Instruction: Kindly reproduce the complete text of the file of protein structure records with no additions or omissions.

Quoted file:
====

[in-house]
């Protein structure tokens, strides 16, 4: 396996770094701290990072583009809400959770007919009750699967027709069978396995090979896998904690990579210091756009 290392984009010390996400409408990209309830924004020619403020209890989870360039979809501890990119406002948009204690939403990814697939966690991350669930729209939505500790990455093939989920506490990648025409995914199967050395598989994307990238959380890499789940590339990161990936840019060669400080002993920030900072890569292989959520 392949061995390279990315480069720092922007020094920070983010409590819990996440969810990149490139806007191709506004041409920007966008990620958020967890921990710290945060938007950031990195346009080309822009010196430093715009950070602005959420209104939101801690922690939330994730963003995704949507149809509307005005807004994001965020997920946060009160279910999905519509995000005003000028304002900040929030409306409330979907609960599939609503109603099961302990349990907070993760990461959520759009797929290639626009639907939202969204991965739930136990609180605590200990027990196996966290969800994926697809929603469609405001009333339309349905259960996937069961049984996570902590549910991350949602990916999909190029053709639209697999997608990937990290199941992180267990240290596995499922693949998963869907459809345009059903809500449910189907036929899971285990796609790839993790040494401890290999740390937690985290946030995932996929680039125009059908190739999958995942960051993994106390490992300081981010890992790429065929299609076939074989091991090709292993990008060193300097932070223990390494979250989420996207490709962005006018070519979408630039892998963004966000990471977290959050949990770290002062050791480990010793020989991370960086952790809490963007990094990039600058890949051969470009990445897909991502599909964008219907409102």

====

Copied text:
[in-house]
């Protein structure tokens, strides 16, 4: 396996770094701290990072583009809400959770007919009750699967027709069978396995090979896998904690990579210091756009 290392984009010390996400409408990209309830924004020619403020209890989870360039979809501890990119406002948009204690939403990814697939966690991350669930729209939505500790990455093939989920506490990648025409995914199967050395598989994307990238959380890499789940590339990161990936840019060669400080002993920030900072890569292989959520 392949061995390279990315480069720092922007020094920070983010409590819990996440969810990149490139806007191709506004041409920007966008990620958020967890921990710290945060938007950031990195346009080309822009010196430093715009950070602005959420209104939101801690922690939330994730963003995704949507149809509307005005807004994001965020997920946060009160279910999905519509995000005003000028304002900040929030409306409330979907609960599939609503109603099961302990349990907070993760990461959520759009797929290639626009639907939202969204991965739930136990609180605590200990027990196996966290969800994926697809929603469609405001009333339309349905259960996937069961049984996570902590549910991350949602990916999909190029053709639209697999997608990937990290199941992180267990240290596995499922693949998963869907459809345009059903809500449910189907036929899971285990796609790839993790040494401890290999740390937690985290946030995932996929680039125009059908190739999958995942960051993994106390490992300081981010890992790429065929299609076939074989091991090709292993990008060193300097932070223990390494979250989420996207490709962005006018070519979408630039892998963004966000990471977290959050949990770290002062050791480990010793020989991370960086952790809490963007990094990039600058890949051969470009990445897909991502599909964008219907409102």